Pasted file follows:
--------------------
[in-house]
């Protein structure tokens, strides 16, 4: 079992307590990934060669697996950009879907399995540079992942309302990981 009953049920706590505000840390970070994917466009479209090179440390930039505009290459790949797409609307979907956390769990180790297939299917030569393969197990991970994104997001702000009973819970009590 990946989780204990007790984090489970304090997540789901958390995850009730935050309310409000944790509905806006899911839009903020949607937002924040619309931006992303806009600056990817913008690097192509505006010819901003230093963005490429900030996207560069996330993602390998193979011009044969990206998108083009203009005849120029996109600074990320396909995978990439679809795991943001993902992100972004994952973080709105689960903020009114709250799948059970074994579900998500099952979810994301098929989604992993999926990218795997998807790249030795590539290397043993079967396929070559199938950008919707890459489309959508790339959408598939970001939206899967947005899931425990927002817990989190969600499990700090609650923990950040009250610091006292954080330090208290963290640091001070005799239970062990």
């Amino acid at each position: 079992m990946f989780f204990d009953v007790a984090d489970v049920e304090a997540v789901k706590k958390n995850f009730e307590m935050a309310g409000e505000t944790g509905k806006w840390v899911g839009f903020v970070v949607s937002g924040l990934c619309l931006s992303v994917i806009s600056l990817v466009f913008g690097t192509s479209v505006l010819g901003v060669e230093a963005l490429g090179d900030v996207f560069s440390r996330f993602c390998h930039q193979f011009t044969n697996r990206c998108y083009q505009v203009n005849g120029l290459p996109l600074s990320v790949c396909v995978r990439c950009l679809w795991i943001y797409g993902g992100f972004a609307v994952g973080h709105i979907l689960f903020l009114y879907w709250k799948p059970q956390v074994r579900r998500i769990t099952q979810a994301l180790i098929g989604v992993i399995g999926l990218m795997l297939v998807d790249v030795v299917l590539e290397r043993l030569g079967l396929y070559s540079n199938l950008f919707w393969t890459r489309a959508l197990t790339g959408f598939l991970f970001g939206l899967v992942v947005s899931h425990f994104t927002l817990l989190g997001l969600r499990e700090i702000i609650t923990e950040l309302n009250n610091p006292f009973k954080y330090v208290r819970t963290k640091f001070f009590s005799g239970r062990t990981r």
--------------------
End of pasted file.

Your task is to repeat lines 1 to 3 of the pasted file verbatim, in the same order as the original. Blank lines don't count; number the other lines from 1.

[in-house]
């Protein structure tokens, strides 16, 4: 079992307590990934060669697996950009879907399995540079992942309302990981 009953049920706590505000840390970070994917466009479209090179440390930039505009290459790949797409609307979907956390769990180790297939299917030569393969197990991970994104997001702000009973819970009590 990946989780204990007790984090489970304090997540789901958390995850009730935050309310409000944790509905806006899911839009903020949607937002924040619309931006992303806009600056990817913008690097192509505006010819901003230093963005490429900030996207560069996330993602390998193979011009044969990206998108083009203009005849120029996109600074990320396909995978990439679809795991943001993902992100972004994952973080709105689960903020009114709250799948059970074994579900998500099952979810994301098929989604992993999926990218795997998807790249030795590539290397043993079967396929070559199938950008919707890459489309959508790339959408598939970001939206899967947005899931425990927002817990989190969600499990700090609650923990950040009250610091006292954080330090208290963290640091001070005799239970062990």
């Amino acid at each position: 079992m990946f989780f204990d009953v007790a984090d489970v049920e304090a997540v789901k706590k958390n995850f009730e307590m935050a309310g409000e505000t944790g509905k806006w840390v899911g839009f903020v970070v949607s937002g924040l990934c619309l931006s992303v994917i806009s600056l990817v466009f913008g690097t192509s479209v505006l010819g901003v060669e230093a963005l490429g090179d900030v996207f560069s440390r996330f993602c390998h930039q193979f011009t044969n697996r990206c998108y083009q505009v203009n005849g120029l290459p996109l600074s990320v790949c396909v995978r990439c950009l679809w795991i943001y797409g993902g992100f972004a609307v994952g973080h709105i979907l689960f903020l009114y879907w709250k799948p059970q956390v074994r579900r998500i769990t099952q979810a994301l180790i098929g989604v992993i399995g999926l990218m795997l297939v998807d790249v030795v299917l590539e290397r043993l030569g079967l396929y070559s540079n199938l950008f919707w393969t890459r489309a959508l197990t790339g959408f598939l991970f970001g939206l899967v992942v947005s899931h425990f994104t927002l817990l989190g997001l969600r499990e700090i702000i609650t923990e950040l309302n009250n610091p006292f009973k954080y330090v208290r819970t963290k640091f001070f009590s005799g239970r062990t990981r």